Mr. X review: Emraan Hashmi, intelligence and talent, everything is invisible in the film
There’s an underlying strain in the film of turning Mr X into a superhero and if this were a self-aware comedy, it would have worked fine with the exact same cast. Unfortunately Bhatt believes in rendering films with heart stopping seriousness.
If there was any doubt about Vikram Bhatt being the single most uninspiring filmmaker in the Hindi film industry, a single viewing of Mr X is enough to convince anyone to carve this sentiment in stone. Add this masterpiece to his recent filmography — which consists of shimmering gems like Raaz 3D, Haunted 3D, Dangerous Ishk 3D, Creature 3D — and you realise that Bhatt has well and truly approached Ed Wood territory.
Nearly every other filmmaker in the country is trying to do something different, but Bhatt seems to be happy to not just scrape bottoms of barrels, but to dive head first into a tank of horse plop, scoop out the sludgiest stuff with his bare hands, and serve them to you with flourish while insisting it tastes like peppermint candy. If the films weren’t so bad, you could almost say Bhatt is audacious.
There are a few incredibly depressing things about Mr X. In this film, along with a man going invisible, intelligence disappears into thin air. Mr X is a Bollywood cocktail of Hollow Man and Memoirs of an Invisible Man. Both films were terrible to begin with and writer Shagufta Rafique, who has a track record of Bollywoodizing Hollywood (and lately, even Korean) films, puts those two films in a grinder and presents the resultant mush to Bhatt.
Emraan Hashmi is Raghu, an Anti Terrorist honcho, whose tag team partner and also smooch launch pad is the young and nubile Siya (Amyra Dastur). Raghu’s boss ACP Bharadwaj (Arunoday Singh) wants to become the commissioner so he jams Raghu into a conspiracy to kill the chief minister, which results into our hero up in flames, reported as dead.
The solution? A sci-fi mumbo jumbo experiment to revive the man that successfully turns Raghu invisible. But instead of going all Kevin Bacon and sniffing at scantily-clad neighborhood ladies, Raghu plots revenge. Instead, the sniffing, in fact, is done by Siya. She realizes Raghu’s presence because of — hold your breath — his body odour. That’s some heavy-duty body odor, considering how he’s managing to stinks even after burning almost all his skin and turning invisible.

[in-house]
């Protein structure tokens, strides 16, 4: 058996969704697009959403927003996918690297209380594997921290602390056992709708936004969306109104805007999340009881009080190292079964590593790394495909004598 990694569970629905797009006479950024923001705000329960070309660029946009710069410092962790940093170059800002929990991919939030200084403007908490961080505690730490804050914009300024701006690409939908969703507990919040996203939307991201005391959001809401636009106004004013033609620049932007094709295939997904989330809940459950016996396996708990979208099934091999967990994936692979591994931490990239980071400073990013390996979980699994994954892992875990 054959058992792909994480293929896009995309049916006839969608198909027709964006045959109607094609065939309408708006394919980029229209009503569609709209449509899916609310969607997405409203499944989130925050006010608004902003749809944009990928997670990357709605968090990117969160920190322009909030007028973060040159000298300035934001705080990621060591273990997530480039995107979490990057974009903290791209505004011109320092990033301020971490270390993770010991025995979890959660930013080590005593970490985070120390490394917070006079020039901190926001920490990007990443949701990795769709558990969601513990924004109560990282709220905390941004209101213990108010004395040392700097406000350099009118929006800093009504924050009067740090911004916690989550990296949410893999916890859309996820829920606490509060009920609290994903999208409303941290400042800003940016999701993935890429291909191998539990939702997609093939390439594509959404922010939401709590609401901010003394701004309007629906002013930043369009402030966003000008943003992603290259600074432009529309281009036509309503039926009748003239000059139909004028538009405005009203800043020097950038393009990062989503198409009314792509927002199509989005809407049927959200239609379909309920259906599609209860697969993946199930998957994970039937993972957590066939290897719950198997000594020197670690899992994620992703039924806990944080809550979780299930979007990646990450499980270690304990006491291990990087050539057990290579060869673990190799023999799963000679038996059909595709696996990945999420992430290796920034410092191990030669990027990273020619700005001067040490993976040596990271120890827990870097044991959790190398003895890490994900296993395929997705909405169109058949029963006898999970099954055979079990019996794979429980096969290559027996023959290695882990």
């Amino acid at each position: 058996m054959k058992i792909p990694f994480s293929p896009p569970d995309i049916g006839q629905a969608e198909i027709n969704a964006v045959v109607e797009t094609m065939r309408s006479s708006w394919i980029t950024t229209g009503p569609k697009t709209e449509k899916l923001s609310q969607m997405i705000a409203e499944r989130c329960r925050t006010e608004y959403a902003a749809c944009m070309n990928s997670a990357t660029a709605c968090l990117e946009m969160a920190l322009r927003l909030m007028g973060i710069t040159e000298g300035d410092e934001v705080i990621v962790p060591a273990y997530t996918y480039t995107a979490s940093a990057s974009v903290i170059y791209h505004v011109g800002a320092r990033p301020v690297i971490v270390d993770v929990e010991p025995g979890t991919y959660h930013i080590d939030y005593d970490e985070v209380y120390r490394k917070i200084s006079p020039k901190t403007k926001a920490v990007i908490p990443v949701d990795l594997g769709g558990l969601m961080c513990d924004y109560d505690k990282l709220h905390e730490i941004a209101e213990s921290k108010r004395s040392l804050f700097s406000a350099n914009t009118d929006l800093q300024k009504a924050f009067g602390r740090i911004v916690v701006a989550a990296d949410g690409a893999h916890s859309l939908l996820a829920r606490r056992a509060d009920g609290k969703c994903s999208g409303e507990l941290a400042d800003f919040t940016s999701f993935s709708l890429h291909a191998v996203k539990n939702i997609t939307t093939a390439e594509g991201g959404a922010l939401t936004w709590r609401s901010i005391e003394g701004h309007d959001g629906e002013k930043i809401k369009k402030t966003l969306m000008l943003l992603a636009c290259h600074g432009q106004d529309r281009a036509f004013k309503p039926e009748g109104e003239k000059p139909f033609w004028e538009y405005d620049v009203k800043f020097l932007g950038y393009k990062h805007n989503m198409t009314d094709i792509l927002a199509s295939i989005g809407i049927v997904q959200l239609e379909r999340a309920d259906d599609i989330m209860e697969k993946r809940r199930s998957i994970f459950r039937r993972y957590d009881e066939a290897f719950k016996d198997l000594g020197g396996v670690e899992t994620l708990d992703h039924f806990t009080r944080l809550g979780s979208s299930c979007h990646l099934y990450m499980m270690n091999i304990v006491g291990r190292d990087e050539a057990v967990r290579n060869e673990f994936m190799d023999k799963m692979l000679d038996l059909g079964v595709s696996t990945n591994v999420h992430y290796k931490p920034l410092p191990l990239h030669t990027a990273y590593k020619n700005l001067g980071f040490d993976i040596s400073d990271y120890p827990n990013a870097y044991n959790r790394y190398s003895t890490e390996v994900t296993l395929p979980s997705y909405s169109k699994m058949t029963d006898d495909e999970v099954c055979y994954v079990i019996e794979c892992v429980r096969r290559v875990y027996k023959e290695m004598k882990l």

Mr X is a product that cost crores of rupees to create. Yet the film looks like it was shot on a cell phone camera, with the special effects made on Corel Draw during a stoner weekend. John Carpenter’s Memoirs of An Invisible Man came out 25 years ago on a tiny budget, and the invisible effects still stand the test of time. In Mr X, when Hashmi turns invisible, it looks as though he was manually spray painted out of the film. The stunts and the CGI are cartoonish beyond belief. The movie is super serious in tone, which only serves to bring out its unintentional hilarity in full throttle.
The performances, of course, are grotesque, thanks to skill and talent also being invisible. Dastur is a policewoman in designer clothes and hair. She takes the trophy for the most unlikely professional since Kangana Ranaut as a reporter in Knockout. Phoning it in would be giving Hashmi too much credit, because he’s terrible in the movie even when he’s invisible. Whenever his face is actually visible, Hashmi looks like he is aware of how terrible the film is. He just walks from one set piece to the other with the look of someone hustled at a game of high stakes poker. After the promise of Shanghai and Ghanchakkar, he’s done Natwarlal, Ungli and now this turkey. Clearly, he needs to introduce his agent to naukri.com.
The songs are the standard Vishesh Film-flavour, which means they are irritating at best and generic at worst. There’s an underlying strain in the film of turning Mr X into a superhero and if this were a self-aware comedy, it would have worked fine with the exact same cast. Unfortunately Bhatt believes in rendering films with heart stopping seriousness. The net result is a film that’s awful enough to make you remember Tushar Kapoor’s gem Gaayab as a work of art.
Let’s hope Bhatt has some of that spray paint that was used to turn Hashmi invisible. He’ll probably need it after the drubbing that Mr X is likely to get.
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